‘Nobody knows everything, but everyone knows something’ – Henry Jenkins (2006)
Let’s face it – the days of traditional journalism is over. Monologic media platforms are gone. The 21st century has introduced participatory culture and in the reporting area, citizen journalism. With the quick snap of a pic, flick of a tweet, or capture of a video, anyone with a mobile device has the ability to be a journalist. Presenting, commenting and sharing news and events.
In this day and age, a simple log onto (almost) any social media site gives you access to most of the current news! (Take the Nepalese Earthquake for example). The hashtag also makes this super easy, within seconds you have a world of information at your fingertips.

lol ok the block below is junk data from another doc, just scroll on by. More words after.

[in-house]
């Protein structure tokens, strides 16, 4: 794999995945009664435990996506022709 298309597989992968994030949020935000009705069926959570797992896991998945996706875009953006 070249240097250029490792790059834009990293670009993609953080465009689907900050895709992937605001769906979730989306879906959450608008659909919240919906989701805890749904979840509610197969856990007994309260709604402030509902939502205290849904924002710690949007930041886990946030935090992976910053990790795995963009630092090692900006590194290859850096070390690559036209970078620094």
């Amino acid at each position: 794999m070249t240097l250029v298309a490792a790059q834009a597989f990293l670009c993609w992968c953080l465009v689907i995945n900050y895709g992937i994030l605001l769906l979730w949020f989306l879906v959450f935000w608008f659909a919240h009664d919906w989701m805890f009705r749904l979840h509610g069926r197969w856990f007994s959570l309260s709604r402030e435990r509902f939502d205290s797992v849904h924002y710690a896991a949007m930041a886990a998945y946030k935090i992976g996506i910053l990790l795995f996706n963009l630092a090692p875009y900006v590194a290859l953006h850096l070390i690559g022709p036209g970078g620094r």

Whilst this concept is a massive YAY for citizen journalism, there’s also a downside. The lack of gatekeeping in relation to citizen journalism means that many things posted doesn’t really have lots of credibility, and there’s the occasional ‘doofus’ that puts their views and ideas where they’re really not needed. One such example is Kurt Coleman, and his explanation of the disappearance of flight MH370.
In relation to my media platform, Instagram, Hurricane Sandy was claimed to be ‘the platform’s true moment to shine in relation to citizen journalism, with 1.3 million photos being posted and shared for the entire world to see’. Whether you were home in Sydney, or across the world, you had the ability to witness the destruction of good ol’ Sandy, through the hashtag #hurricanesandy.
Is citizen journalism the next major step in the media revolution? It’s safe to say, that we are no longer just passive viewers, we are people with strong voices, that can be heard.
- Bruns, Axel (2007) Produsage: Towards a Broader Framework for User-Led Content Creation. In Proceedings Creativity & Cognition 6, Washington, DC.http://eprints.qut.edu.au/6623/1/6623.pdf